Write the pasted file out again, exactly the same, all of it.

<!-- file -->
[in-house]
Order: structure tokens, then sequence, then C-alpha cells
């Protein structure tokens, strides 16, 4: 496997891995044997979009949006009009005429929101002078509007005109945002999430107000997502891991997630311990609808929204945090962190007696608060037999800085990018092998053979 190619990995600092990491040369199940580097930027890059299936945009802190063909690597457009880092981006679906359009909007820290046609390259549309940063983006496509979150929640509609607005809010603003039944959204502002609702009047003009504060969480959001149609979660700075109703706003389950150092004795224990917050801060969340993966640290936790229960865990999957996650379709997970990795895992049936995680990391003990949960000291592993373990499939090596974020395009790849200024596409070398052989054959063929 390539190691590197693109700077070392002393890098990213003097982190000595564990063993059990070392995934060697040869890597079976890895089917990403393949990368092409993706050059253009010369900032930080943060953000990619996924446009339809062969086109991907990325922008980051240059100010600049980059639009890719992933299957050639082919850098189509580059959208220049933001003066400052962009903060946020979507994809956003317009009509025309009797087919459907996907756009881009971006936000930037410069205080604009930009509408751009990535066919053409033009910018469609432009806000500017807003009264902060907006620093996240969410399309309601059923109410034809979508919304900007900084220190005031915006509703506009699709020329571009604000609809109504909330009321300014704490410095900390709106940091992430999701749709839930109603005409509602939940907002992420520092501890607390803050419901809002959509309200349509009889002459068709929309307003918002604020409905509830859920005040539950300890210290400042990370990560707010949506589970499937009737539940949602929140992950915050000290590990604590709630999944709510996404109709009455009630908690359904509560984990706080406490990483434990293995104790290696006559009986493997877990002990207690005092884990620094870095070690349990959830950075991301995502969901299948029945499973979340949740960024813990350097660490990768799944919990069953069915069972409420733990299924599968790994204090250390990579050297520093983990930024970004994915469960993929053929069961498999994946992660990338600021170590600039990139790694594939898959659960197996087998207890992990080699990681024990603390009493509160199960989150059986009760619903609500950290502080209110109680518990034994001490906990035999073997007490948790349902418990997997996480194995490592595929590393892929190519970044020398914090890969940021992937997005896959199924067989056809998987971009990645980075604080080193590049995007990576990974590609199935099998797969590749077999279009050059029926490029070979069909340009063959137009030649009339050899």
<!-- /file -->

[in-house]
Order: structure tokens, then sequence, then C-alpha cells
């Protein structure tokens, strides 16, 4: 496997891995044997979009949006009009005429929101002078509007005109945002999430107000997502891991997630311990609808929204945090962190007696608060037999800085990018092998053979 190619990995600092990491040369199940580097930027890059299936945009802190063909690597457009880092981006679906359009909007820290046609390259549309940063983006496509979150929640509609607005809010603003039944959204502002609702009047003009504060969480959001149609979660700075109703706003389950150092004795224990917050801060969340993966640290936790229960865990999957996650379709997970990795895992049936995680990391003990949960000291592993373990499939090596974020395009790849200024596409070398052989054959063929 390539190691590197693109700077070392002393890098990213003097982190000595564990063993059990070392995934060697040869890597079976890895089917990403393949990368092409993706050059253009010369900032930080943060953000990619996924446009339809062969086109991907990325922008980051240059100010600049980059639009890719992933299957050639082919850098189509580059959208220049933001003066400052962009903060946020979507994809956003317009009509025309009797087919459907996907756009881009971006936000930037410069205080604009930009509408751009990535066919053409033009910018469609432009806000500017807003009264902060907006620093996240969410399309309601059923109410034809979508919304900007900084220190005031915006509703506009699709020329571009604000609809109504909330009321300014704490410095900390709106940091992430999701749709839930109603005409509602939940907002992420520092501890607390803050419901809002959509309200349509009889002459068709929309307003918002604020409905509830859920005040539950300890210290400042990370990560707010949506589970499937009737539940949602929140992950915050000290590990604590709630999944709510996404109709009455009630908690359904509560984990706080406490990483434990293995104790290696006559009986493997877990002990207690005092884990620094870095070690349990959830950075991301995502969901299948029945499973979340949740960024813990350097660490990768799944919990069953069915069972409420733990299924599968790994204090250390990579050297520093983990930024970004994915469960993929053929069961498999994946992660990338600021170590600039990139790694594939898959659960197996087998207890992990080699990681024990603390009493509160199960989150059986009760619903609500950290502080209110109680518990034994001490906990035999073997007490948790349902418990997997996480194995490592595929590393892929190519970044020398914090890969940021992937997005896959199924067989056809998987971009990645980075604080080193590049995007990576990974590609199935099998797969590749077999279009050059029926490029070979069909340009063959137009030649009339050899």